cowboys (2)

By Andrew A. Smith

Scripps Howard News Service


The Teetering Tower of Review Stuff is perilously high, so let’s bang through some of it:


12134133274?profile=original* I usually enjoy DC’s “Vertigo Crime” line of mature-reader graphic novels, but the latest needed some tighter editing. Cowboys ($19.99) features two different levels of law enforcement infiltrating the same criminal organization, a street cop from the white-collar side down, and an FBI agent from the street-level side up. Neither is aware of the other, and lethal mistakes are inevitable. That’s a pretty good concept for a noir-ish crime mystery, but author Gary Phillips takes waaaay too long setting it up, and since both cops are wife-cheating, smart-mouth jerks, and all the supporting characters are equally venal and unlikeable, and the criminals are the worst kind of scum, it’s hard to care what happens to any of these people. Fortunately, the art by Brian Hurtt is no-frills, crystal-clear storytelling, and I wouldn’t mind seeing more of it.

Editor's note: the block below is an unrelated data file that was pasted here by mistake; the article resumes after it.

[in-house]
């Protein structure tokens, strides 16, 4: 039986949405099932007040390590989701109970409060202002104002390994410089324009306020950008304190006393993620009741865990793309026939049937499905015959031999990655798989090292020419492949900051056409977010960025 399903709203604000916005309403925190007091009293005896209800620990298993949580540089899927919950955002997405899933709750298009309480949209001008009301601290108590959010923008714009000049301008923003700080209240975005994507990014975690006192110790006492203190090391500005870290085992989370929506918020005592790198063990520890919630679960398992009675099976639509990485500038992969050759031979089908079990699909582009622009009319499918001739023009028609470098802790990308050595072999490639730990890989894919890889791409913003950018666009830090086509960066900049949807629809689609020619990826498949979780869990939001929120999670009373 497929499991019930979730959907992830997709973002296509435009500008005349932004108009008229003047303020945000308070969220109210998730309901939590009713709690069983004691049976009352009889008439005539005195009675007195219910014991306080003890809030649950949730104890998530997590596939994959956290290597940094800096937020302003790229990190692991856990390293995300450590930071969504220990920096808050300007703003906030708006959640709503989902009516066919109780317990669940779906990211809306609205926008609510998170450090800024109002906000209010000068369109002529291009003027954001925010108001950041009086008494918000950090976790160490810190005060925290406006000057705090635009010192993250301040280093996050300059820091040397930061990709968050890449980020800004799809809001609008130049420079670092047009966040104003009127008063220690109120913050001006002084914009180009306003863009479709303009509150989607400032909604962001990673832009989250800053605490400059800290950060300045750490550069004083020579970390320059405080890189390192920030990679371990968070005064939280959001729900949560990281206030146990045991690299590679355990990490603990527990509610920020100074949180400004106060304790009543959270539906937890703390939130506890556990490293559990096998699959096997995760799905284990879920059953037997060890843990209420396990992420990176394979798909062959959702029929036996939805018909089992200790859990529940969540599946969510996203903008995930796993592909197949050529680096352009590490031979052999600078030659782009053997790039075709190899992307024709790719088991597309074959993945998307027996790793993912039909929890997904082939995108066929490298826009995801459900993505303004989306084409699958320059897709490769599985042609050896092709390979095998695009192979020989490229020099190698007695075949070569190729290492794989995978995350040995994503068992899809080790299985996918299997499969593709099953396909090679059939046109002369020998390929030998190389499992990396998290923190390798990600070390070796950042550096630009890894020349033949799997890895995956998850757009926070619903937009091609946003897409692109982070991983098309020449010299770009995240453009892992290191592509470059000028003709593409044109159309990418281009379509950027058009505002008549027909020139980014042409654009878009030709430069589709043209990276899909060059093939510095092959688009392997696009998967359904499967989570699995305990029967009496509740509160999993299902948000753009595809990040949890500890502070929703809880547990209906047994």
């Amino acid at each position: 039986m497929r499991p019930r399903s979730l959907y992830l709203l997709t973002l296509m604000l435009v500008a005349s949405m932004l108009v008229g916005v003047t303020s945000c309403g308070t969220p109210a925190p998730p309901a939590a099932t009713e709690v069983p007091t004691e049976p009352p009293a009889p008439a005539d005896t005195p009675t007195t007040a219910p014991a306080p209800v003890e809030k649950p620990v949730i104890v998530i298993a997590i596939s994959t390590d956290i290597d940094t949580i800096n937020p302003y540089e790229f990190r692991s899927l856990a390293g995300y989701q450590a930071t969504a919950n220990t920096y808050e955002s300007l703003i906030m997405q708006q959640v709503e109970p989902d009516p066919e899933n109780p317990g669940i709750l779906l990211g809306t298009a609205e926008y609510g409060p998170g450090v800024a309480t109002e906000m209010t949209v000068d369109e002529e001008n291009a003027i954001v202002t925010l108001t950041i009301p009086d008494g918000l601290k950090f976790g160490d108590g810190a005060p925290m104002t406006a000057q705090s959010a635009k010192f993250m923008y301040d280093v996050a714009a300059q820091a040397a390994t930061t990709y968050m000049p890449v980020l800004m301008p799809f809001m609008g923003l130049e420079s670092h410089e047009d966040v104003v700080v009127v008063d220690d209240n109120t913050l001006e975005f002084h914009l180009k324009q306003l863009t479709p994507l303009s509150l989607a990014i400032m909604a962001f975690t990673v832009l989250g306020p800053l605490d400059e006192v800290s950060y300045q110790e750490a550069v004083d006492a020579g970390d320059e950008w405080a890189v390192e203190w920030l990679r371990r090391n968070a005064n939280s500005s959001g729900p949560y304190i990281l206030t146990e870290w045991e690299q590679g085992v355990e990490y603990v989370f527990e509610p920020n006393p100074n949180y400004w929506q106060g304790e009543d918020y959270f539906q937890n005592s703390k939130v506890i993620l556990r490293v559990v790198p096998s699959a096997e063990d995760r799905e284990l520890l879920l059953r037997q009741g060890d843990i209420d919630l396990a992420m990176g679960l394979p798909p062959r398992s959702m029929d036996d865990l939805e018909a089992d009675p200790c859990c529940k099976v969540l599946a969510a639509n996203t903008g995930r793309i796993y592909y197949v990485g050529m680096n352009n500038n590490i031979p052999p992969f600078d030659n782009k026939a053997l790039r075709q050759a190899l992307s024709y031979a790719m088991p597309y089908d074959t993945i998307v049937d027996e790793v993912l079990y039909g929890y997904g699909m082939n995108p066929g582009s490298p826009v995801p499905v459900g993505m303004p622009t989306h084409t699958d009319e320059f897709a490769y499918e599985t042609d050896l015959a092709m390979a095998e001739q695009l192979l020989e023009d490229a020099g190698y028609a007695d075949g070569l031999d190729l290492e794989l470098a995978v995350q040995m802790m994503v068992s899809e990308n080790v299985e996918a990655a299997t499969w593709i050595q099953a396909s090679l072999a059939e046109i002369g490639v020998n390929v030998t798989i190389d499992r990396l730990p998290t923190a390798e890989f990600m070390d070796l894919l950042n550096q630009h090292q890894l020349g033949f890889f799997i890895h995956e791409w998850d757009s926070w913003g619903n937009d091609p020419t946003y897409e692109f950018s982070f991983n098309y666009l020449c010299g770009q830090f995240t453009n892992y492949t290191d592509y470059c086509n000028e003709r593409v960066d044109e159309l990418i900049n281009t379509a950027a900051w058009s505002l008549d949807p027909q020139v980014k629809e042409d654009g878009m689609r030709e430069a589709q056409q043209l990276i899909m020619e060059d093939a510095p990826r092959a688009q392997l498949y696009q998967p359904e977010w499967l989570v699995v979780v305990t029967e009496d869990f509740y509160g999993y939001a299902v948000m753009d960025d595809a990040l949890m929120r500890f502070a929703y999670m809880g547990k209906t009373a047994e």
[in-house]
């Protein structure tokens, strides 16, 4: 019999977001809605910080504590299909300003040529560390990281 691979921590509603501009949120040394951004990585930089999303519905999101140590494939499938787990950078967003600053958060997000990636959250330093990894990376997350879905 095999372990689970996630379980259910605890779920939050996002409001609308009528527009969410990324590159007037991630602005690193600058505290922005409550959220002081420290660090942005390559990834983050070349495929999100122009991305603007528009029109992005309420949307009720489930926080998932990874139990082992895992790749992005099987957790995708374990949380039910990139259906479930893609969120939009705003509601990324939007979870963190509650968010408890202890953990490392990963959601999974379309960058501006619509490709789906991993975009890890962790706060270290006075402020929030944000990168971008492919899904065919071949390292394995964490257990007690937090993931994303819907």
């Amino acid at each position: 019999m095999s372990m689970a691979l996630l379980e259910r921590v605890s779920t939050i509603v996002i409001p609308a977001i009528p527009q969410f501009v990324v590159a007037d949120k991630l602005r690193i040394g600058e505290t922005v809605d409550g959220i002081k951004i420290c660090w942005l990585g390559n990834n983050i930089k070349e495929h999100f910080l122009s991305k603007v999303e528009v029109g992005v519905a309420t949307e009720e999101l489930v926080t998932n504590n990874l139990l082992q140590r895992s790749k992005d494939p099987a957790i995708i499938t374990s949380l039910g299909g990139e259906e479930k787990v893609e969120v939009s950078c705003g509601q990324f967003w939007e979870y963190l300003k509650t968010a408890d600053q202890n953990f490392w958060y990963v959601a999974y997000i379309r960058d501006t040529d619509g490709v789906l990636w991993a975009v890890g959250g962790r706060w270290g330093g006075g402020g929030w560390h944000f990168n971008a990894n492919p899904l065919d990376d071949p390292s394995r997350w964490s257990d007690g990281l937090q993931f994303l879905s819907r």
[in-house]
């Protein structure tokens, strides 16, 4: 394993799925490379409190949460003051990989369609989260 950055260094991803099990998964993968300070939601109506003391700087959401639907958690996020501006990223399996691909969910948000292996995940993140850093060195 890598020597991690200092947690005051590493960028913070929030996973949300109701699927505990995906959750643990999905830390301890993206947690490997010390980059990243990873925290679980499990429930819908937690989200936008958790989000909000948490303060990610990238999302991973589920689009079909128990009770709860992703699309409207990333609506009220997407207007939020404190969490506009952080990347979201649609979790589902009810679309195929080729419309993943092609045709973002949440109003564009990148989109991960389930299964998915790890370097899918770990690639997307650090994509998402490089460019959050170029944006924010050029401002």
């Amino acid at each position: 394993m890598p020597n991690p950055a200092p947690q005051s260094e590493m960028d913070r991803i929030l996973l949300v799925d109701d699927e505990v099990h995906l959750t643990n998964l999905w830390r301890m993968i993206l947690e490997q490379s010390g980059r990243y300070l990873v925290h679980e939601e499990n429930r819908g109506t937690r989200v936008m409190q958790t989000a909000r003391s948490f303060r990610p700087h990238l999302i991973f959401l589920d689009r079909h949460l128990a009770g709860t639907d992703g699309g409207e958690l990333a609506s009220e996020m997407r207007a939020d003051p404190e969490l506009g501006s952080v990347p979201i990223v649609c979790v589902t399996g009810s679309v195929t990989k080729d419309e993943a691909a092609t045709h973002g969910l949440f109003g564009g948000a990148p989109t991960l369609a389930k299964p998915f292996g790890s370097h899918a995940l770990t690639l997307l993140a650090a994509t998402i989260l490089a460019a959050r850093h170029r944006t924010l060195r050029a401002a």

12134133875?profile=original* Archaia’s Okko is about a band of demon hunters in a fictional place very much like Edo-era Japan called “Pajan” where the supernatural is very real. It’s a sort of cross between a samurai epic and Dungeons & Dragons, with our little team consisting of a ronin swordmaster; a drunken, magic-using cleric; a mysterious, seven-foot warrior who never removes his demon mask; and the cleric’s teenage disciple, who serves as the reader’s POV, narrating the stories from his old age. In the latest collection (Okko Vol. 3: The Cycle of Air, $19.95), our glum little group fights another demon-hunter who is virtually unbeatable for reasons I won’t disclose. It’s inventive and fun, although writer/artist Hub could be a bit more forthcoming with exposition; for example, it took three volumes for me to figure out that the gang was fighting supernatural agents on purpose! Also, the artwork – while very intricate, plausible and faithful to the historical era, is over-colored and very, very dark. So dark that my over-50 eyes struggled with the immense amount of detail, and I have to take the word of other critics that it’s as good as they say it is.